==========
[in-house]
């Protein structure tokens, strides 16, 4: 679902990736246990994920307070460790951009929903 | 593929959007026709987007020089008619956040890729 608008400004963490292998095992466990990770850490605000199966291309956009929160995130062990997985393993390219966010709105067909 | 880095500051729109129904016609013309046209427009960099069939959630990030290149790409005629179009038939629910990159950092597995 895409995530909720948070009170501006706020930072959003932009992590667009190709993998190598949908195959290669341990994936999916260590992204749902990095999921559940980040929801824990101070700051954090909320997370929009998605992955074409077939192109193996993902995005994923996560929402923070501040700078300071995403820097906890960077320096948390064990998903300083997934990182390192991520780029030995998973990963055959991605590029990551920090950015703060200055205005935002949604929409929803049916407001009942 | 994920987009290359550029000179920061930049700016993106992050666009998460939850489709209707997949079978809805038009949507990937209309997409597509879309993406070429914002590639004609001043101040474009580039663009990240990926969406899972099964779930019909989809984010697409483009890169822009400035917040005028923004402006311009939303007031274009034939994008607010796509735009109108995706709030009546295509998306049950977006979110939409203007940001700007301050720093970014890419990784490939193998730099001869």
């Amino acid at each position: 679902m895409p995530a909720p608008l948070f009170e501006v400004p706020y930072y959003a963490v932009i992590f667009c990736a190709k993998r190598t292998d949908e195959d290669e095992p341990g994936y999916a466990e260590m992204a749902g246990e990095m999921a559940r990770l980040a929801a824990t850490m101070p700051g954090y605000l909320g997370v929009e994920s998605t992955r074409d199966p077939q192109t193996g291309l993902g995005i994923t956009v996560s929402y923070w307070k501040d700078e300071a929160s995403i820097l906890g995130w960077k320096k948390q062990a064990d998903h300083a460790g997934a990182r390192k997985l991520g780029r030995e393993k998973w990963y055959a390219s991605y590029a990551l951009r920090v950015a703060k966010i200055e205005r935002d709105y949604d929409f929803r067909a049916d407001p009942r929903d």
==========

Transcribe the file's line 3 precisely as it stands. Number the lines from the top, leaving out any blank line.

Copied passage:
């Amino acid at each position: 679902m895409p995530a909720p608008l948070f009170e501006v400004p706020y930072y959003a963490v932009i992590f667009c990736a190709k993998r190598t292998d949908e195959d290669e095992p341990g994936y999916a466990e260590m992204a749902g246990e990095m999921a559940r990770l980040a929801a824990t850490m101070p700051g954090y605000l909320g997370v929009e994920s998605t992955r074409d199966p077939q192109t193996g291309l993902g995005i994923t956009v996560s929402y923070w307070k501040d700078e300071a929160s995403i820097l906890g995130w960077k320096k948390q062990a064990d998903h300083a460790g997934a990182r390192k997985l991520g780029r030995e393993k998973w990963y055959a390219s991605y590029a990551l951009r920090v950015a703060k966010i200055e205005r935002d709105y949604d929409f929803r067909a049916d407001p009942r929903d």